The study of electrical engineering brought Texas students to the Finnish heat
A group of students from Texas spent a hot month in a wireless communications course at Aalto University.
A few years ago, when working as a visiting researcher at the Department of Communications and Networking, Assistant Professor Ana Goulart from Texas A&M University noticed a particularly well equipped course in communication technology offered at Aalto University. Since Texas A&M encourages visits abroad, she decided to bring her students from Texas to a laboratory course in Finland as a part of their studies in wireless communication technology. The first Wireless Transmission Systems course was implemented in cooperation with Aalto University in summer 2017.
‘The 16 students taking part last year found the course very useful’, Goulart says. ‘We visited, for example, Nokia and ABB. After returning to Texas, many students met ABB's representatives recruiting at the university who were impressed with the students' experiences in Finland.’
In the laboratory of the Department of Communications and Networking used by courses in communication, also 5G research takes place. The collaborative research and teaching laboratory enables students to access the latest wireless communications technology that would be too expensive to update for educational purposes only. Professor Goulart and Aalto University's Operating Engineer Viktor Nässi wrote a joint publication on the laboratory which enables experiential learning. The publication attracted international attention and led to contacts from several different universities.
This summer, a total of 13 students majoring in Electronic Systems Engineering Technology (ESET) travelled from Texas to Finland. In addition to studying in the one-month laboratory course, the students visited companies, familiarised themselves with the Finnish language and culture, and made trips to places such as Suomenlinna.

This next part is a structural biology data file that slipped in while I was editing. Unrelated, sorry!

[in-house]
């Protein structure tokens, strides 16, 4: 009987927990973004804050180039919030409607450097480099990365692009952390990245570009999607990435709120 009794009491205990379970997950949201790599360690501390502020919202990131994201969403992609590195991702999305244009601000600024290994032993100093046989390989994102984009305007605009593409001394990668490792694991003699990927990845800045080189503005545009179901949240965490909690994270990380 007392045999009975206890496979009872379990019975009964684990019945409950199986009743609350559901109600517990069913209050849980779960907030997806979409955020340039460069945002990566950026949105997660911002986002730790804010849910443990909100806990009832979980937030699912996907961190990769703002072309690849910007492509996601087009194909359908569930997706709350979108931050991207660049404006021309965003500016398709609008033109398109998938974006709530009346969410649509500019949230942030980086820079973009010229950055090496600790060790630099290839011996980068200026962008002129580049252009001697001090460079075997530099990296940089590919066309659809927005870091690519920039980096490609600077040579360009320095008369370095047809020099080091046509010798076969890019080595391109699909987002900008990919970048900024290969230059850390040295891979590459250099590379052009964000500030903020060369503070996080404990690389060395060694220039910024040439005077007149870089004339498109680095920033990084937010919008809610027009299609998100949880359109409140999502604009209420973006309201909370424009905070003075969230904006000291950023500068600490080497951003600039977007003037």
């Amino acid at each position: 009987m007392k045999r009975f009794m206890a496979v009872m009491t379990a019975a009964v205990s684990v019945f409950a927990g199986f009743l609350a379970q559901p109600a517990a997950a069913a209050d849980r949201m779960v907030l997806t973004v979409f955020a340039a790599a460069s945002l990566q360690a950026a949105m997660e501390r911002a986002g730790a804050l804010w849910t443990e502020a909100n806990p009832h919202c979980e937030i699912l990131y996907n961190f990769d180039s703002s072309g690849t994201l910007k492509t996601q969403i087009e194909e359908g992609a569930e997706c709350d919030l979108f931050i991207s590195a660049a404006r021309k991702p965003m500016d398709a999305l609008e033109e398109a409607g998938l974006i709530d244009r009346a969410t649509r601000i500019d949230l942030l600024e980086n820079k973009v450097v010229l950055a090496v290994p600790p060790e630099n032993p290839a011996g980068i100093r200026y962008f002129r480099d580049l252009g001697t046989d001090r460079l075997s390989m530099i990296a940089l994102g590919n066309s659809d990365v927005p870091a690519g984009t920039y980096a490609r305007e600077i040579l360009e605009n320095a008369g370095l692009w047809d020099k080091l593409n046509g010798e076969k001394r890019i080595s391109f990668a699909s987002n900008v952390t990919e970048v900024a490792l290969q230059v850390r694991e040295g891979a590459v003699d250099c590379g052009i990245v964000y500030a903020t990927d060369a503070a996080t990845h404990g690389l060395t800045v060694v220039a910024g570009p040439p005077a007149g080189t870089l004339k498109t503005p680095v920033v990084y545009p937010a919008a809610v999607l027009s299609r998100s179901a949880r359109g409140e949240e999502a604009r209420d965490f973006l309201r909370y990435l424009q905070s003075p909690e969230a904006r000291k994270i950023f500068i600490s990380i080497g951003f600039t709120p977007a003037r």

The students mentioned the opportunity to travel as a reason for taking part in the summer course. For many students, Finland is the first European country they have visited.
‘We were warned about the cold, but it’s warm here!’ somebody replies from the crowd accustomed to the heat in Texas, when I ask how it has been in Finland. I assure them that Finns are just as puzzled about the current heatwave. And would they recommend the course to other students at Texas A&M?
‘Absolutely! The laboratories here are very comprehensive. And the business visits were interesting – I’d be happy to work for Nokia any time’, one of the course participants, Jennifer Robinson says.
Aalto University signed a student exchange contract with Texas A&M University in 2016.
‘We hope that the students from the summer course will talk about Aalto University at their own university, so that exchange students from Texas A&M would come here, and Aalto’s students would in turn go to Texas in the future’, Aalto University International Relations Manager Anita Bisi says.